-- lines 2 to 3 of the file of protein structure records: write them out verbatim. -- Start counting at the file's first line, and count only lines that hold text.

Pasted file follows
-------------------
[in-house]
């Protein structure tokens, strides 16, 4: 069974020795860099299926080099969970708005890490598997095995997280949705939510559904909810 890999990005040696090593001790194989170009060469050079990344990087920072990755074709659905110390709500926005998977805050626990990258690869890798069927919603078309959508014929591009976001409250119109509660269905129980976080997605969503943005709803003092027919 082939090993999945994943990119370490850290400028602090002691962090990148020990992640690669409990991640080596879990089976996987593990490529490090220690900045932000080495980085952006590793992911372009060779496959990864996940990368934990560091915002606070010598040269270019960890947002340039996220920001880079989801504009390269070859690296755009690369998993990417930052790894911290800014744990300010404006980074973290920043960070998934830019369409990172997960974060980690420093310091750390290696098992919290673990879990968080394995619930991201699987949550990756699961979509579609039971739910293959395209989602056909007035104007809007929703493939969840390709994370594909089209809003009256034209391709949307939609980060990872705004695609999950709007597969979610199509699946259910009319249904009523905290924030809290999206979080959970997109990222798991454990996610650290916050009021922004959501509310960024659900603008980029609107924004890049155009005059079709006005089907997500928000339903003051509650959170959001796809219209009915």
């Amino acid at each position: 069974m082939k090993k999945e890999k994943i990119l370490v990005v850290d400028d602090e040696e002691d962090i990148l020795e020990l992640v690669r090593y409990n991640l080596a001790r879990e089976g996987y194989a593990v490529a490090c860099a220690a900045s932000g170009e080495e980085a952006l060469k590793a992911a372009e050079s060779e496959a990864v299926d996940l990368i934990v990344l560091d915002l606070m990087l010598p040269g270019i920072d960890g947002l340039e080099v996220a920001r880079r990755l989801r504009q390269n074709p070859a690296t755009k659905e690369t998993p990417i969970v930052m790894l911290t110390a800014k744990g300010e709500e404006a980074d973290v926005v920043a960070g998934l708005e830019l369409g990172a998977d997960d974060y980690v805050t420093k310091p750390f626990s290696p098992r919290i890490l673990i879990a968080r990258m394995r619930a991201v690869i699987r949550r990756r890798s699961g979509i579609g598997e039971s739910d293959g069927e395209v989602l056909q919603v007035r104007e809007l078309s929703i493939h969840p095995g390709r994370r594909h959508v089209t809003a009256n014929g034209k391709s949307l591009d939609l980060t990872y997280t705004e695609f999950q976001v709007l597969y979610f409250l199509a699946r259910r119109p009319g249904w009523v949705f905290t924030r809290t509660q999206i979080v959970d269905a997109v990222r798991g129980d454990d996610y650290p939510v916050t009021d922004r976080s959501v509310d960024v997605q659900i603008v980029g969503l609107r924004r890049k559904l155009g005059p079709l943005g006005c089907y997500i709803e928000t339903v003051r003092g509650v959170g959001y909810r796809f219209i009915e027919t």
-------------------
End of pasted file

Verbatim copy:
């Protein structure tokens, strides 16, 4: 069974020795860099299926080099969970708005890490598997095995997280949705939510559904909810 890999990005040696090593001790194989170009060469050079990344990087920072990755074709659905110390709500926005998977805050626990990258690869890798069927919603078309959508014929591009976001409250119109509660269905129980976080997605969503943005709803003092027919 082939090993999945994943990119370490850290400028602090002691962090990148020990992640690669409990991640080596879990089976996987593990490529490090220690900045932000080495980085952006590793992911372009060779496959990864996940990368934990560091915002606070010598040269270019960890947002340039996220920001880079989801504009390269070859690296755009690369998993990417930052790894911290800014744990300010404006980074973290920043960070998934830019369409990172997960974060980690420093310091750390290696098992919290673990879990968080394995619930991201699987949550990756699961979509579609039971739910293959395209989602056909007035104007809007929703493939969840390709994370594909089209809003009256034209391709949307939609980060990872705004695609999950709007597969979610199509699946259910009319249904009523905290924030809290999206979080959970997109990222798991454990996610650290916050009021922004959501509310960024659900603008980029609107924004890049155009005059079709006005089907997500928000339903003051509650959170959001796809219209009915």
């Amino acid at each position: 069974m082939k090993k999945e890999k994943i990119l370490v990005v850290d400028d602090e040696e002691d962090i990148l020795e020990l992640v690669r090593y409990n991640l080596a001790r879990e089976g996987y194989a593990v490529a490090c860099a220690a900045s932000g170009e080495e980085a952006l060469k590793a992911a372009e050079s060779e496959a990864v299926d996940l990368i934990v990344l560091d915002l606070m990087l010598p040269g270019i920072d960890g947002l340039e080099v996220a920001r880079r990755l989801r504009q390269n074709p070859a690296t755009k659905e690369t998993p990417i969970v930052m790894l911290t110390a800014k744990g300010e709500e404006a980074d973290v926005v920043a960070g998934l708005e830019l369409g990172a998977d997960d974060y980690v805050t420093k310091p750390f626990s290696p098992r919290i890490l673990i879990a968080r990258m394995r619930a991201v690869i699987r949550r990756r890798s699961g979509i579609g598997e039971s739910d293959g069927e395209v989602l056909q919603v007035r104007e809007l078309s929703i493939h969840p095995g390709r994370r594909h959508v089209t809003a009256n014929g034209k391709s949307l591009d939609l980060t990872y997280t705004e695609f999950q976001v709007l597969y979610f409250l199509a699946r259910r119109p009319g249904w009523v949705f905290t924030r809290t509660q999206i979080v959970d269905a997109v990222r798991g129980d454990d996610y650290p939510v916050t009021d922004r976080s959501v509310d960024v997605q659900i603008v980029g969503l609107r924004r890049k559904l155009g005059p079709l943005g006005c089907y997500i709803e928000t339903v003051r003092g509650v959170g959001y909810r796809f219209i009915e027919t």